Notes on the making of four recent videopoems featuring the work of online artists around the globe.
Read the poem
Just a few days ago I read a lovely poem called 'Solar Therapy' by Alaska-based artist and writer, Michele S. Cornelius and published in the multi-media literary journal, Gnarled Oak. As it happened, I already had images and music on hand, edited together and waiting for a poem that would mix well with them. I recognised the potential in Michele's piece straight away and completed this video in the 24 hours following the poem's first public appearance. The music is by Western Australian ensemble, Masonik, whose soundscapes I've appreciated over a number of years. This track is called 'Bending Light For The Magi'. I sourced it at the Pool group on Facebook, where it was posted on offer for remix. The images are from the royalty-free stock footage site, VideoBlocks. With a minimal piece like this the small details become magnified. I spent a surprising amount of time on minutiae in the editing, especially deciding how to present the phrases of the poem on the screen and where and when the text should best be placed. In the end, as is often the case, simple seemed best.
Read the poem
This is my second video with the poetry of A.M. Thompson in Washington DC (the first is below). The poem here, 'Death Meditation', was sourced from The Poetry Storehouse, along with the reading by Nic S., both on a remix-friendly Creative Commons licence. I love the poem and always love Nic's vocals, so it was a pleasure to put together a video with both. Paul Broderick also made a video remix of the same poem some months ago - the Storehouse is welcoming of multiple takes on the writing published there. The images in my remix are from a longer video by London-based film-maker, Mollie Mills. The original is at Vimeo on Creative Commons licence. Mollie met dancer, Ruth, on the streets of Johannesburg on the last day of a camera-trip to South Africa. They filmed a dance improvisation in a disused studio the same day. The music is by Ohio guitarist, Josh Woodward, also available on Creative Commons licence. Bringing together Ruth's movements with a poem about death and an upbeat guitar piece may seem a little unlikely. I was aiming for a life affirming feeling, something which naturally arises too within the phrases of the poem, and I'm always glad to find connections between media that don't immediately seem obvious. The video was recently featured at Dave Bonta's long-standing Moving Poems website.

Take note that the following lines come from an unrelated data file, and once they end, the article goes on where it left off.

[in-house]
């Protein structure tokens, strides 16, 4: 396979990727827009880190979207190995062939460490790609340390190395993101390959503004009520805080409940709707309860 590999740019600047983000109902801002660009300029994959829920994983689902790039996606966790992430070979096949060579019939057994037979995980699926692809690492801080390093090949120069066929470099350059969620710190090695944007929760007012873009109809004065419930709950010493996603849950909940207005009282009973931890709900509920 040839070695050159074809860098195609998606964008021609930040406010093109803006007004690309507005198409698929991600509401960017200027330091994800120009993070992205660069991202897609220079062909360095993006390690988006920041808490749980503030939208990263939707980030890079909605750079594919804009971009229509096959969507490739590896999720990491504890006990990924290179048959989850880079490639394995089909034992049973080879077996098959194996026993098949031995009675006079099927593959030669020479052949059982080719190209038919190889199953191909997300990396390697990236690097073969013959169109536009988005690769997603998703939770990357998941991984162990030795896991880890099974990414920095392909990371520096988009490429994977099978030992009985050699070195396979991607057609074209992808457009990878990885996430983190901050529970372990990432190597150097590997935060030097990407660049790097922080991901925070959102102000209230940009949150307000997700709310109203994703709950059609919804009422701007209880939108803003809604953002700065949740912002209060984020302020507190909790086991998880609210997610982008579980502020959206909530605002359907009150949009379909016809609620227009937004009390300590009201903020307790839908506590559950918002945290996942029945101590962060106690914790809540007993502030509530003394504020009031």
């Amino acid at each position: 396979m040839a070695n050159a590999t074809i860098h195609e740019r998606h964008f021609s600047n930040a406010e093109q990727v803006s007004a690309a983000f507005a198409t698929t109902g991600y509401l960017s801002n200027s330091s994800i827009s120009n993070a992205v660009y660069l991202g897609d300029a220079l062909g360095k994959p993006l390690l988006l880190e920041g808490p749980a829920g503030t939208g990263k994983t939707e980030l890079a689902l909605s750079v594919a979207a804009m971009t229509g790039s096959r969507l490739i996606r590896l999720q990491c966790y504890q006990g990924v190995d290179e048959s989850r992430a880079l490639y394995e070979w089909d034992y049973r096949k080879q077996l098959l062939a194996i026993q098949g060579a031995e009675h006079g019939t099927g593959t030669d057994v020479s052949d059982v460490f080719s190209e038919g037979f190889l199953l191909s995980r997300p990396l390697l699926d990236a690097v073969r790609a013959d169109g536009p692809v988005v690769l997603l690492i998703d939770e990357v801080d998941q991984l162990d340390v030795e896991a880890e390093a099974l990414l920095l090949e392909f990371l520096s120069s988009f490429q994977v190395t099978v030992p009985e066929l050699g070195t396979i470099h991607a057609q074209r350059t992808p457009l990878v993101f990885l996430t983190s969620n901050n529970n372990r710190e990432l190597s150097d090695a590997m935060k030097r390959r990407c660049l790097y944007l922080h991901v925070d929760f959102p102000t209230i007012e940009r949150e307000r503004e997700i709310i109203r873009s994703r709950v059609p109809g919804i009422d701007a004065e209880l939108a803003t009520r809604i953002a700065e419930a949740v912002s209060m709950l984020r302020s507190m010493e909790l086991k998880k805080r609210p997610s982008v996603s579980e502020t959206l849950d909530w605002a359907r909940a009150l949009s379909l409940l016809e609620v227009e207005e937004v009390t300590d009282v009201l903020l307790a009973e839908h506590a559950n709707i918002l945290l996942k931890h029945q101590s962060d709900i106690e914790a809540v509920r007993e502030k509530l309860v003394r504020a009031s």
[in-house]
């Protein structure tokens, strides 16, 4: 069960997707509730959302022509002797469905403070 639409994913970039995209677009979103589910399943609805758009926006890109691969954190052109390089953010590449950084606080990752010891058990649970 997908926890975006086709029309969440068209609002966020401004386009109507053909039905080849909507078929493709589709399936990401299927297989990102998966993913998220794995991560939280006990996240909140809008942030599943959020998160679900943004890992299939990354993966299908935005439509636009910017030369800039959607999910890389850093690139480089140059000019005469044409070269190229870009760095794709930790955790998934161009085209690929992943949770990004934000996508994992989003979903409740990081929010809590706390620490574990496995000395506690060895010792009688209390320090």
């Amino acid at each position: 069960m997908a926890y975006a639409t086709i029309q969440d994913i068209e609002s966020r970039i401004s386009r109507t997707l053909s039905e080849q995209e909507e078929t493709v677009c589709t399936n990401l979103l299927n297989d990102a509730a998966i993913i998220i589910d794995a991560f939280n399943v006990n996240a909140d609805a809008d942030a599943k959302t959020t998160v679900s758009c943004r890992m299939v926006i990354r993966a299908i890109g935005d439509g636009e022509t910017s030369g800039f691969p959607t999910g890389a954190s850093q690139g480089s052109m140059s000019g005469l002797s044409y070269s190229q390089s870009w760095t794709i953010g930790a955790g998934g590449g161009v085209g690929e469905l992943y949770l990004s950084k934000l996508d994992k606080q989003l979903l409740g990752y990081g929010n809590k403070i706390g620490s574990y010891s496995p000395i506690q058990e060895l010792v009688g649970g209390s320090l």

Read the poem
In putting together videopoems made up of 'found' media, sometimes it takes a while to find a good mix of music, poem and visuals. I have many semi-completed projects in my work folders. In the case of this video I had the music first of all, a track called 'Terrahawks In Your Head' by long-time collaborator, Dementio13, in Wales. I simply like this piece and felt it might mix well in an uptempo videopoem. I'd also seen and admired the images some time ago in my searches of Creative Commons video at Vimeo. They are VJ clips from Uwe Schweer-Lambers aka Equiloud in Germany. The poem, sourced from The Poetry Storehouse, was the final element. This was my first attempt at bringing the writing of A.M. Thompson to video. It is a very short video, partly because of the relatively fast tempo of the music. As with music, I see that videopoems can be rapid or relaxed in their pacing and I'm interested to explore this further. I chose the four-screen mode partly because I wanted to position the text squarely in the centre of the screen and partly to emphasise the transformative animated movement in the images. I'm now in direct contact with A.M. Thompson and we hope to work together on future videos.
Read the poem
I have been in occasional online contact for several months with the very active Californian poet and teacher, Erica Goss, via our mutual interest in The Poetry Storehouse, Pool and Gnarled Oak. Unusually for me, this has extended to a long telephone call between Australia and USA (for an interview to appear in May in Erica's column at Connotation Press). During this call we discovered that we are both insomniacs, which led to Erica sending over her poem on the subject, 'Night Court'. Embarking on a video, I first found a 1959 safety-instructional film at the Prelinger Archives called 'Nightmare for the Bold', which included an extended courtroom scene. The wordless reaction shots especially drew my attention and I cut the video around these for a tense, slightly delirious feel. I used split-screen, both for the unsettling effect of mysterious people gazing silently across and at each other, and simply for better resolution of the fragile old images. We asked Nic S. to voice the poem and, in her characteristically generous way, the audio file was sent over in a matter of days. Once again, I went to Masonik for the music track, a wonderful piece called 'When the Floor Sinks Just Let the Sky Fall'.